Going through the mortgage process can either be very frustrating, or surprisingly easy, depending on the circumstances. There are a lot of myths and half-truths that are commonly perpetuated in the industry, so be sure to read up on the four mortgage myths below so you can be well-prepared before starting the process.
Realtors Don’t Care About Your Lender: You are always free to pick whatever lender you want, thanks to the Real Estate Settlement Procedures Act of 1974. However, many realtors will pitch you their list of lenders.
If you go with a lender who is not from the area, the entire process might be slowed down a lot since they might not have the necessary experience dealing with situations in the area of your home. Realtors do notice this.
Plus, many realtors working for sellers usually opt for buyers who have better quality loan approvals. This means local lenders usually will win out, since they are known and respected by local listing agents.
You’ll Always Get The Quoted Rate: Rate quotes can and do change across the day because they are linked to daily mortgage bond trading. If you give a lender enough information, they might be able to lock a quoted rate so you do not have to worry about the price changing.
Locking a rate runs with a property and borrower, so you can’t actually lock your rate until you have come across a home you are ready to buy. Before this, you’ll need to stay in close contact with your lender as you are shopping to get new rates.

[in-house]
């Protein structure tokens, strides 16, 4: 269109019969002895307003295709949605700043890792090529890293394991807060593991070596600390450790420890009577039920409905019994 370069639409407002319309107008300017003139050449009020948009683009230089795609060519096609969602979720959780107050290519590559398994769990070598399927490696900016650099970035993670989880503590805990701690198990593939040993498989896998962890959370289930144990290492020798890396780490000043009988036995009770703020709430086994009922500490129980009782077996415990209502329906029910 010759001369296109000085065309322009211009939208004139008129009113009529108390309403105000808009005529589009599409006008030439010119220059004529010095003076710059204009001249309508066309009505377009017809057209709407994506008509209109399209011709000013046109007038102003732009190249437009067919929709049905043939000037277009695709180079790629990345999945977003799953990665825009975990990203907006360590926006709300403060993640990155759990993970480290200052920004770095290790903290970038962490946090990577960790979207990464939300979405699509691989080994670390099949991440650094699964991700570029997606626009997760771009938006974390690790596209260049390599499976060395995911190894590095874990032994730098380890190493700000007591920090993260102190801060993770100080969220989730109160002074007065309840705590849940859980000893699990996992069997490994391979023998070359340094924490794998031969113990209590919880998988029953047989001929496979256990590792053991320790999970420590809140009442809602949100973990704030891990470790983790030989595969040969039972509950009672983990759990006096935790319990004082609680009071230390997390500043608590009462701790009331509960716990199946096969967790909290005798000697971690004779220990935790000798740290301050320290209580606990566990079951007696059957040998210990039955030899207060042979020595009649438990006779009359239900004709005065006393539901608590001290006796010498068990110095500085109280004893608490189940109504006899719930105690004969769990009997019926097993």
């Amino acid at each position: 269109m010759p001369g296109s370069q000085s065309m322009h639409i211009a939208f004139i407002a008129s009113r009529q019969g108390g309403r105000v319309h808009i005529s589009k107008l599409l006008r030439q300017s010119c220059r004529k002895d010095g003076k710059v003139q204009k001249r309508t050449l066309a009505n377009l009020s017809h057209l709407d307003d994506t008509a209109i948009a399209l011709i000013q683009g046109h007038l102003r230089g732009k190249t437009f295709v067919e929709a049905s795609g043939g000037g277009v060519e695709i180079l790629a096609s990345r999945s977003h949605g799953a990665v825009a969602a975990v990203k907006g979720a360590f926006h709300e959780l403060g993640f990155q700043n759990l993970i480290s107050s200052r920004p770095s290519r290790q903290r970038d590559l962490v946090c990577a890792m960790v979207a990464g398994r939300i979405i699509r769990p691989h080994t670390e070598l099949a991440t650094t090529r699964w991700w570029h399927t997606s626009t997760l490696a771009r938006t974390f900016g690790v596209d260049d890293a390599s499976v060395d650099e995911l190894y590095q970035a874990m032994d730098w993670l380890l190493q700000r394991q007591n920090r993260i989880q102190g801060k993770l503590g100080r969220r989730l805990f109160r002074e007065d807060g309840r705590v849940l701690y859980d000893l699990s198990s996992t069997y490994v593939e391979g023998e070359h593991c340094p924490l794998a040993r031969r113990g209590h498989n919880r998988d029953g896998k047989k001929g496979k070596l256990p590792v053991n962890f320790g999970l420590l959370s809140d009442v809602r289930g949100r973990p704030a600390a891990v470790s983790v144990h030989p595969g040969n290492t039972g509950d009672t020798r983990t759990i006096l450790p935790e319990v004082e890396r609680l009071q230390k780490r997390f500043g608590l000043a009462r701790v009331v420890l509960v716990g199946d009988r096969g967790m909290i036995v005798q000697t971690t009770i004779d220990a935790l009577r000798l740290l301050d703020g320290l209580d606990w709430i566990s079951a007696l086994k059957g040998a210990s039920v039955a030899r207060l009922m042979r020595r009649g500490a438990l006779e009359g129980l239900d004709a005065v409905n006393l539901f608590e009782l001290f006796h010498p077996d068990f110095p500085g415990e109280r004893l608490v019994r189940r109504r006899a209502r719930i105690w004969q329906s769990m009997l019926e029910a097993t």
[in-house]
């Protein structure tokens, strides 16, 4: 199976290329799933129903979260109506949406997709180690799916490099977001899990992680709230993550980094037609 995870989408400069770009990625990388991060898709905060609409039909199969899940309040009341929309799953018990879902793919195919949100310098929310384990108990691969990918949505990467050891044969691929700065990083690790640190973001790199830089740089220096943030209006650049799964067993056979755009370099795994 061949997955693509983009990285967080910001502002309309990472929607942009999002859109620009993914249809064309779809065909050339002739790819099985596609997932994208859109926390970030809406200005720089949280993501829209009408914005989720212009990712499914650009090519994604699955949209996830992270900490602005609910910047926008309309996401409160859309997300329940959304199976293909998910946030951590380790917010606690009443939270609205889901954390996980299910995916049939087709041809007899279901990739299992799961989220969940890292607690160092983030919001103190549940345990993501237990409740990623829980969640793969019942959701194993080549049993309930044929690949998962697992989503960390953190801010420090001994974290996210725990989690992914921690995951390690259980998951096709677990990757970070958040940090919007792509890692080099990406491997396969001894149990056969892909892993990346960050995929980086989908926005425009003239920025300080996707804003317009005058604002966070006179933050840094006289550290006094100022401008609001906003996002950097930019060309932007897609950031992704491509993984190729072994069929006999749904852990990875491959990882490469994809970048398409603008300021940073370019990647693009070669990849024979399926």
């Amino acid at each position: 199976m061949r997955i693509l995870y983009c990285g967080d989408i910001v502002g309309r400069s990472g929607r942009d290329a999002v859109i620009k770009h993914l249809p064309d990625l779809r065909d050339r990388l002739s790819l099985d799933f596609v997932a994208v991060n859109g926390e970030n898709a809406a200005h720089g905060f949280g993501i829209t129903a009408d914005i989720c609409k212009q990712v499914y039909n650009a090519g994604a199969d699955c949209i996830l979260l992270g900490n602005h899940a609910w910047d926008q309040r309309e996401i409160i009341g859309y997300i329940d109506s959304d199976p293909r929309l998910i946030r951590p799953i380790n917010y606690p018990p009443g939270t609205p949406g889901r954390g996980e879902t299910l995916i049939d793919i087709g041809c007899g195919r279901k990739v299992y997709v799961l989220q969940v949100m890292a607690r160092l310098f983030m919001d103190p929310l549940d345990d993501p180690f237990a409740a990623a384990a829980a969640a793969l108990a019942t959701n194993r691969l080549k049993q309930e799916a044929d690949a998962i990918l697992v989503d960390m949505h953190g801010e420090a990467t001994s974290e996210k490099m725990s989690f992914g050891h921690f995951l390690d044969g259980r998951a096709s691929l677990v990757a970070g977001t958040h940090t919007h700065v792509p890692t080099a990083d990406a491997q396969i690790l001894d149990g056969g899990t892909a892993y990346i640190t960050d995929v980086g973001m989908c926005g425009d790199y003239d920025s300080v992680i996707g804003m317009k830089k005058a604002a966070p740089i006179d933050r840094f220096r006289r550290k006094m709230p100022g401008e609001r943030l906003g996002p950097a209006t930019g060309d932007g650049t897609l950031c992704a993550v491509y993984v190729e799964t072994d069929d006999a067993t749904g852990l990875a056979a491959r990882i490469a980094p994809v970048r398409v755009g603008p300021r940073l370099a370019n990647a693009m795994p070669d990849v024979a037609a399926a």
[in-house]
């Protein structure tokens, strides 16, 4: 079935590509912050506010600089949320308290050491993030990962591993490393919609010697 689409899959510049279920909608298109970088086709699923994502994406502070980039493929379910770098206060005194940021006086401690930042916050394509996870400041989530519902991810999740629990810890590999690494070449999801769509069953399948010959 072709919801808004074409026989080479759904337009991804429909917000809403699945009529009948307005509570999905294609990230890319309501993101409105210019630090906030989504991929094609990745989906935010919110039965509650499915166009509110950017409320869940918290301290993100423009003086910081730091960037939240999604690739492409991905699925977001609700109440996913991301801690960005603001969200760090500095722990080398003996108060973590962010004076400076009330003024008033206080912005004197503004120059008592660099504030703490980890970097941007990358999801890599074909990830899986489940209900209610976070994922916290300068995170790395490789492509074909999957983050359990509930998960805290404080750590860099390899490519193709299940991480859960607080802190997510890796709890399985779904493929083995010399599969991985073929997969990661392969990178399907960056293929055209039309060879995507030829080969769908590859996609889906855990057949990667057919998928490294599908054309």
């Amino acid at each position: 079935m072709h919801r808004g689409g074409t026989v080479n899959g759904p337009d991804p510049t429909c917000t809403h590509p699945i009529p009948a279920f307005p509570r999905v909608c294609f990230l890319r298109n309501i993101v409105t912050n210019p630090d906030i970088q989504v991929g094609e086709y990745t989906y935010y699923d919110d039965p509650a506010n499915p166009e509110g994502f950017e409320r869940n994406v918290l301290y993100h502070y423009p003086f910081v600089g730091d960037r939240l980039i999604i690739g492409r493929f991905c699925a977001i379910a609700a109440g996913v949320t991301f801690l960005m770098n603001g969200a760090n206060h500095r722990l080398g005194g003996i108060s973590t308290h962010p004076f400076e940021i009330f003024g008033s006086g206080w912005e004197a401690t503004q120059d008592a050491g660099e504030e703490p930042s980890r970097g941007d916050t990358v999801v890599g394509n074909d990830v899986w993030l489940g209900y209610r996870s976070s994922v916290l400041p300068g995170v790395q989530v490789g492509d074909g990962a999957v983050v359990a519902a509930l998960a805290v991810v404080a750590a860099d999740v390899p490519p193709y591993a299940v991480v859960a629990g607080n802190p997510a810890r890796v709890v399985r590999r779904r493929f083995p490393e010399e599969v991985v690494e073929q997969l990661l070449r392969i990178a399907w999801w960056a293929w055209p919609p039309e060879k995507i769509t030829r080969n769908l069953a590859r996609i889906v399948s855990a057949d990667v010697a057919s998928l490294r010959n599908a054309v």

Always remember that a loan payment will be predicated on the locked rate, not the APR. The APR is merely a statistic which aides you in understanding fees.
Lenders Use Your Optimal Credit Scores: Many think lenders are going to use the best credit scores, especially if you are applying for a joint mortgage. However, the actually pick the middle across three credit scores, and then take the lowest one between middle scores (if you are applying for a joint mortgage).
Your rates are tied to your credit score, so this process could significantly drive up your rate, or even make you not eligible for the loan. Make sure to ask your lender about any possible exceptions to see what they can do, but keep in mind these types of exceptions are rare.
One exception, for co-borrowers, has to do with big loans over $417,000. Here, lenders might use the credit score that is associated with the higher earner, if that score is higher than the other borrower.
Click here to learn the key questions to ask your lender!
Fixed-Rate Is Preferred Over Adjustable Rate-Mortgages: A lot of people started to go with 30-year fixed loans after the financial crisis in 2008. People liked this idea because the rate and payment never changes, even though the rate is always higher for longer loans.
Before choosing a rate, think about how long you are willing to be in the home or keep the mortgage for. There are a variety of calculators out on the market that you can weight the pros and cons of each loan depending on your situation.
Just make sure the loan term is as close to the amount of time you are willing to stay inside of the home. This is to make sure your financing is maximized.
Do you want to know more about the mortgage process? Click here to contact the Ryan Grant Team today!
Photo Credit: Shutterstock/NOBUHIRO ASADA
Courtesy of Cuselleration
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